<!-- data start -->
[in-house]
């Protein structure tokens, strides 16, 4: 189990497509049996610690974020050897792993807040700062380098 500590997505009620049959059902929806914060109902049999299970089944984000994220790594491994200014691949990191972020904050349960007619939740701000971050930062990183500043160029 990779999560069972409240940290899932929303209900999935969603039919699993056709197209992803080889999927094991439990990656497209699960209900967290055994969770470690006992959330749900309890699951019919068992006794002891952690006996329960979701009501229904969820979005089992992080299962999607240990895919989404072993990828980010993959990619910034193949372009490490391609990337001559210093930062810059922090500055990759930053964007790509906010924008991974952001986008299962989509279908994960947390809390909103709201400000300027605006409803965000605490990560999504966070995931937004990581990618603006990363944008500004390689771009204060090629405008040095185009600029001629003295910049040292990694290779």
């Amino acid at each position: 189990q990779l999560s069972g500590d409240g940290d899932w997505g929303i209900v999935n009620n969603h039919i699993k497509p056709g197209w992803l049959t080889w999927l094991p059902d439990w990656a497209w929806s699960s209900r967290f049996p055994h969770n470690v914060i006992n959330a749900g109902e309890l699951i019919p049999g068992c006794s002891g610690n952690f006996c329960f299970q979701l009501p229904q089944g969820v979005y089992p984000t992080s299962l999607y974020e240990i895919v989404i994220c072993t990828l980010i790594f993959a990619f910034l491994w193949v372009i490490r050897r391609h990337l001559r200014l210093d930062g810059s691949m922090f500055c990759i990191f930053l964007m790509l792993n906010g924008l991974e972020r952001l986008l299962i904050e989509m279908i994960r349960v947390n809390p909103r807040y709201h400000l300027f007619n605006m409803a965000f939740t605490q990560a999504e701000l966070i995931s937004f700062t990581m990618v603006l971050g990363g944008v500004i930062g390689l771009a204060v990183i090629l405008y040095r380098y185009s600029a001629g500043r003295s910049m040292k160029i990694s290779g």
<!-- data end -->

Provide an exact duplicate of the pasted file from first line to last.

[in-house]
């Protein structure tokens, strides 16, 4: 189990497509049996610690974020050897792993807040700062380098 500590997505009620049959059902929806914060109902049999299970089944984000994220790594491994200014691949990191972020904050349960007619939740701000971050930062990183500043160029 990779999560069972409240940290899932929303209900999935969603039919699993056709197209992803080889999927094991439990990656497209699960209900967290055994969770470690006992959330749900309890699951019919068992006794002891952690006996329960979701009501229904969820979005089992992080299962999607240990895919989404072993990828980010993959990619910034193949372009490490391609990337001559210093930062810059922090500055990759930053964007790509906010924008991974952001986008299962989509279908994960947390809390909103709201400000300027605006409803965000605490990560999504966070995931937004990581990618603006990363944008500004390689771009204060090629405008040095185009600029001629003295910049040292990694290779």
């Amino acid at each position: 189990q990779l999560s069972g500590d409240g940290d899932w997505g929303i209900v999935n009620n969603h039919i699993k497509p056709g197209w992803l049959t080889w999927l094991p059902d439990w990656a497209w929806s699960s209900r967290f049996p055994h969770n470690v914060i006992n959330a749900g109902e309890l699951i019919p049999g068992c006794s002891g610690n952690f006996c329960f299970q979701l009501p229904q089944g969820v979005y089992p984000t992080s299962l999607y974020e240990i895919v989404i994220c072993t990828l980010i790594f993959a990619f910034l491994w193949v372009i490490r050897r391609h990337l001559r200014l210093d930062g810059s691949m922090f500055c990759i990191f930053l964007m790509l792993n906010g924008l991974e972020r952001l986008l299962i904050e989509m279908i994960r349960v947390n809390p909103r807040y709201h400000l300027f007619n605006m409803a965000f939740t605490q990560a999504e701000l966070i995931s937004f700062t990581m990618v603006l971050g990363g944008v500004i930062g390689l771009a204060v990183i090629l405008y040095r380098y185009s600029a001629g500043r003295s910049m040292k160029i990694s290779g």